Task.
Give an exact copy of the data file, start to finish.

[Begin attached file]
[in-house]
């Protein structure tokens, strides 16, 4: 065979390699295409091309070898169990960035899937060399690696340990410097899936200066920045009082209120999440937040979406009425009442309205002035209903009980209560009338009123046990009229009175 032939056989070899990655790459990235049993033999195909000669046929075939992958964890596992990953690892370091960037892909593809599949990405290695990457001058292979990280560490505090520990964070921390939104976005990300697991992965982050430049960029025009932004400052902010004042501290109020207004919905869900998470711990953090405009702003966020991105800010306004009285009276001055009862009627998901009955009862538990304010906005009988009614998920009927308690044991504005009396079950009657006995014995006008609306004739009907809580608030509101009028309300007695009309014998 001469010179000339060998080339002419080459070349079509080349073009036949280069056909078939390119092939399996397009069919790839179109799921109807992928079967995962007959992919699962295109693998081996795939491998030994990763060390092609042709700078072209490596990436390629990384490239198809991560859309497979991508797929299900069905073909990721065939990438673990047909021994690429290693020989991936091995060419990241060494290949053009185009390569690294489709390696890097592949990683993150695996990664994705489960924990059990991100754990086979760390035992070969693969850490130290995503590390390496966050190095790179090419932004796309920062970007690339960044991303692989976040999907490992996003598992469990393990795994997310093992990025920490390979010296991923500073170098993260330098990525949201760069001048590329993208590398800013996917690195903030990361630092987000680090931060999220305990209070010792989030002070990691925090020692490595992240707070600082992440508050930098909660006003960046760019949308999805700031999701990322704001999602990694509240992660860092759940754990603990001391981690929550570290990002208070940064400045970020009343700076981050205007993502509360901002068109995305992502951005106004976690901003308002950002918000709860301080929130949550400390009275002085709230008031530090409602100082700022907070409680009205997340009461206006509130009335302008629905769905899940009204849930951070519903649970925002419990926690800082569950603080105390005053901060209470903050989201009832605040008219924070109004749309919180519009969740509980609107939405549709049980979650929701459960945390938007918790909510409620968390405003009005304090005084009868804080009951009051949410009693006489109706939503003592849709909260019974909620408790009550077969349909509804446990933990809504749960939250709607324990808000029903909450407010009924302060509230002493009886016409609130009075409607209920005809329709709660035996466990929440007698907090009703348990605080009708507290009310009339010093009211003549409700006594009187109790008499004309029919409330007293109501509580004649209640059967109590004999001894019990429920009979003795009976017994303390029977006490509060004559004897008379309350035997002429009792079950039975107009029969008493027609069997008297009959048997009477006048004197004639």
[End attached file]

[in-house]
């Protein structure tokens, strides 16, 4: 065979390699295409091309070898169990960035899937060399690696340990410097899936200066920045009082209120999440937040979406009425009442309205002035209903009980209560009338009123046990009229009175 032939056989070899990655790459990235049993033999195909000669046929075939992958964890596992990953690892370091960037892909593809599949990405290695990457001058292979990280560490505090520990964070921390939104976005990300697991992965982050430049960029025009932004400052902010004042501290109020207004919905869900998470711990953090405009702003966020991105800010306004009285009276001055009862009627998901009955009862538990304010906005009988009614998920009927308690044991504005009396079950009657006995014995006008609306004739009907809580608030509101009028309300007695009309014998 001469010179000339060998080339002419080459070349079509080349073009036949280069056909078939390119092939399996397009069919790839179109799921109807992928079967995962007959992919699962295109693998081996795939491998030994990763060390092609042709700078072209490596990436390629990384490239198809991560859309497979991508797929299900069905073909990721065939990438673990047909021994690429290693020989991936091995060419990241060494290949053009185009390569690294489709390696890097592949990683993150695996990664994705489960924990059990991100754990086979760390035992070969693969850490130290995503590390390496966050190095790179090419932004796309920062970007690339960044991303692989976040999907490992996003598992469990393990795994997310093992990025920490390979010296991923500073170098993260330098990525949201760069001048590329993208590398800013996917690195903030990361630092987000680090931060999220305990209070010792989030002070990691925090020692490595992240707070600082992440508050930098909660006003960046760019949308999805700031999701990322704001999602990694509240992660860092759940754990603990001391981690929550570290990002208070940064400045970020009343700076981050205007993502509360901002068109995305992502951005106004976690901003308002950002918000709860301080929130949550400390009275002085709230008031530090409602100082700022907070409680009205997340009461206006509130009335302008629905769905899940009204849930951070519903649970925002419990926690800082569950603080105390005053901060209470903050989201009832605040008219924070109004749309919180519009969740509980609107939405549709049980979650929701459960945390938007918790909510409620968390405003009005304090005084009868804080009951009051949410009693006489109706939503003592849709909260019974909620408790009550077969349909509804446990933990809504749960939250709607324990808000029903909450407010009924302060509230002493009886016409609130009075409607209920005809329709709660035996466990929440007698907090009703348990605080009708507290009310009339010093009211003549409700006594009187109790008499004309029919409330007293109501509580004649209640059967109590004999001894019990429920009979003795009976017994303390029977006490509060004559004897008379309350035997002429009792079950039975107009029969008493027609069997008297009959048997009477006048004197004639």